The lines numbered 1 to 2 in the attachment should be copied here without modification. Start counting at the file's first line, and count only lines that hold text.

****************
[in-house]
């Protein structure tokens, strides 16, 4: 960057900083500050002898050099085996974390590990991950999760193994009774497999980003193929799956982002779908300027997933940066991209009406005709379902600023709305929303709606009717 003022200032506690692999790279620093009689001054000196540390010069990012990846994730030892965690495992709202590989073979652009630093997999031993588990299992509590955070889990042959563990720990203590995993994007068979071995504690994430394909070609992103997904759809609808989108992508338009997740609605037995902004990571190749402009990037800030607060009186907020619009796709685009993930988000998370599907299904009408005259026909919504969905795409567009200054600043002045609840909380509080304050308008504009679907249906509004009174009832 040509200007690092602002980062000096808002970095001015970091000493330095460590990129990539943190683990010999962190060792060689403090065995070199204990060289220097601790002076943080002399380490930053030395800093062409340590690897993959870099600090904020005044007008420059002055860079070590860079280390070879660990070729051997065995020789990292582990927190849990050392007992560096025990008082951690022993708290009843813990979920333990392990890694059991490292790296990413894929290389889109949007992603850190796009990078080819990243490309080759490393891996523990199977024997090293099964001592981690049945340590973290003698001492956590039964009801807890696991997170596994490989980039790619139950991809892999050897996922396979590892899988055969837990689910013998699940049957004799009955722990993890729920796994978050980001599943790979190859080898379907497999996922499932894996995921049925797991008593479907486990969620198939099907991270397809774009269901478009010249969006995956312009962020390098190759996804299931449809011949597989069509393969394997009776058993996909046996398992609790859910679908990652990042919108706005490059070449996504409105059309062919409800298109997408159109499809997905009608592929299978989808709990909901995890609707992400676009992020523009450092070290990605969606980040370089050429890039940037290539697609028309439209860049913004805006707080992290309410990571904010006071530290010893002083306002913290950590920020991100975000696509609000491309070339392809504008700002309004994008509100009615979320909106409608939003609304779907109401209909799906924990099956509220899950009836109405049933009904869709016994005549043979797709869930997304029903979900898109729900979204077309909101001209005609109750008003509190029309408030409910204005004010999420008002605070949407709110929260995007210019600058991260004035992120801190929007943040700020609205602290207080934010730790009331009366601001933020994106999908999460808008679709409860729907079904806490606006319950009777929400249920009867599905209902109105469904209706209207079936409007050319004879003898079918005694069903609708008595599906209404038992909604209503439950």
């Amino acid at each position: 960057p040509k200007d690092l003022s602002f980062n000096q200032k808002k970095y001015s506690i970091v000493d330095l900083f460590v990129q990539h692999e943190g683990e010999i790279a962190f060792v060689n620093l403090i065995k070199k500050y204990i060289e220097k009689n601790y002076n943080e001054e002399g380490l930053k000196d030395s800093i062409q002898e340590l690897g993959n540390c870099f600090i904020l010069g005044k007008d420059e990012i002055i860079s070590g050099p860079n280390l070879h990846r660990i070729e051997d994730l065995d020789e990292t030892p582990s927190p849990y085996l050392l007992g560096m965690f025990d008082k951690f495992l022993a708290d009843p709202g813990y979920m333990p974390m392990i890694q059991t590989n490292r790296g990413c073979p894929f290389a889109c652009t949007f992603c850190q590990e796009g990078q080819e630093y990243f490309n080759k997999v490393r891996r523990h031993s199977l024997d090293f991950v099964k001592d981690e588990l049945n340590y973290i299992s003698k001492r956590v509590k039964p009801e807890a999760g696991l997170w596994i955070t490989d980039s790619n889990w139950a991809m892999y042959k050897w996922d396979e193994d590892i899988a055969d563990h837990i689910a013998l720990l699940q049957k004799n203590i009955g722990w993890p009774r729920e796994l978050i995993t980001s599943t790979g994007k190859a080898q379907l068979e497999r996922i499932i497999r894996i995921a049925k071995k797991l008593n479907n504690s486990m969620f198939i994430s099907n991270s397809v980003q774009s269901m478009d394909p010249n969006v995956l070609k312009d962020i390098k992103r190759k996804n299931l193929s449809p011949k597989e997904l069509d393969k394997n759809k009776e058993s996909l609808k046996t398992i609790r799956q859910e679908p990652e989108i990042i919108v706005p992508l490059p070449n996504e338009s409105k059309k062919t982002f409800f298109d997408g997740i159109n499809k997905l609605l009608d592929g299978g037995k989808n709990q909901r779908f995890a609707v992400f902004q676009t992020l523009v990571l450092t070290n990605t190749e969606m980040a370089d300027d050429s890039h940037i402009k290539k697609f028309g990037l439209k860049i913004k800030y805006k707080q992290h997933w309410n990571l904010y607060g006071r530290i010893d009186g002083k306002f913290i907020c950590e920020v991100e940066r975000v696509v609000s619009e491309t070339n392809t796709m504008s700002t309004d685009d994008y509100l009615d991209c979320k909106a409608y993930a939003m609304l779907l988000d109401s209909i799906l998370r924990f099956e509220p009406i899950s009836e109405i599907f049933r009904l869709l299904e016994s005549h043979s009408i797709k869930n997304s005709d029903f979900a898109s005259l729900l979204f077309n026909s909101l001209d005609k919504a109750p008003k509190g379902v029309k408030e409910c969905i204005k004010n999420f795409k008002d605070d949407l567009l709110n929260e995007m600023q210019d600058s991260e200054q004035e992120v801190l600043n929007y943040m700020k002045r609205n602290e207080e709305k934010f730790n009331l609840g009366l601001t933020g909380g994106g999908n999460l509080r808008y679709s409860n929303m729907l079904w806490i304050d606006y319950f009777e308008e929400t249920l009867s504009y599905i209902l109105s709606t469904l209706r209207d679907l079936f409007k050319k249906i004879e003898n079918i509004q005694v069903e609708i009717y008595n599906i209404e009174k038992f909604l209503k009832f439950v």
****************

[in-house]
């Protein structure tokens, strides 16, 4: 960057900083500050002898050099085996974390590990991950999760193994009774497999980003193929799956982002779908300027997933940066991209009406005709379902600023709305929303709606009717 003022200032506690692999790279620093009689001054000196540390010069990012990846994730030892965690495992709202590989073979652009630093997999031993588990299992509590955070889990042959563990720990203590995993994007068979071995504690994430394909070609992103997904759809609808989108992508338009997740609605037995902004990571190749402009990037800030607060009186907020619009796709685009993930988000998370599907299904009408005259026909919504969905795409567009200054600043002045609840909380509080304050308008504009679907249906509004009174009832 040509200007690092602002980062000096808002970095001015970091000493330095460590990129990539943190683990010999962190060792060689403090065995070199204990060289220097601790002076943080002399380490930053030395800093062409340590690897993959870099600090904020005044007008420059002055860079070590860079280390070879660990070729051997065995020789990292582990927190849990050392007992560096025990008082951690022993708290009843813990979920333990392990890694059991490292790296990413894929290389889109949007992603850190796009990078080819990243490309080759490393891996523990199977024997090293099964001592981690049945340590973290003698001492956590039964009801807890696991997170596994490989980039790619139950991809892999050897996922396979590892899988055969837990689910013998699940049957004799009955722990993890729920796994978050980001599943790979190859080898379907497999996922499932894996995921049925797991008593479907486990969620198939099907991270397809774009269901478009010249969006995956312009962020390098190759996804299931449809011949597989069509393969394997009776058993996909046996398992609790859910679908990652990042919108706005490059070449996504409105059309062919409800298109997408159109499809997905009608592929299978989808709990909901995890609707992400676009992020523009450092070290990605969606980040370089050429890039940037290539697609028309439209860049913004805006707080992290309410990571904010006071530290010893002083306002913290950590920020991100975000696509609000491309070339392809504008700002309004994008509100009615979320909106409608939003609304779907109401209909799906924990099956509220899950009836109405049933009904869709016994005549043979797709869930997304029903979900898109729900979204077309909101001209005609109750008003509190029309408030409910204005004010999420008002605070949407709110929260995007210019600058991260004035992120801190929007943040700020609205602290207080934010730790009331009366601001933020994106999908999460808008679709409860729907079904806490606006319950009777929400249920009867599905209902109105469904209706209207079936409007050319004879003898079918005694069903609708008595599906209404038992909604209503439950």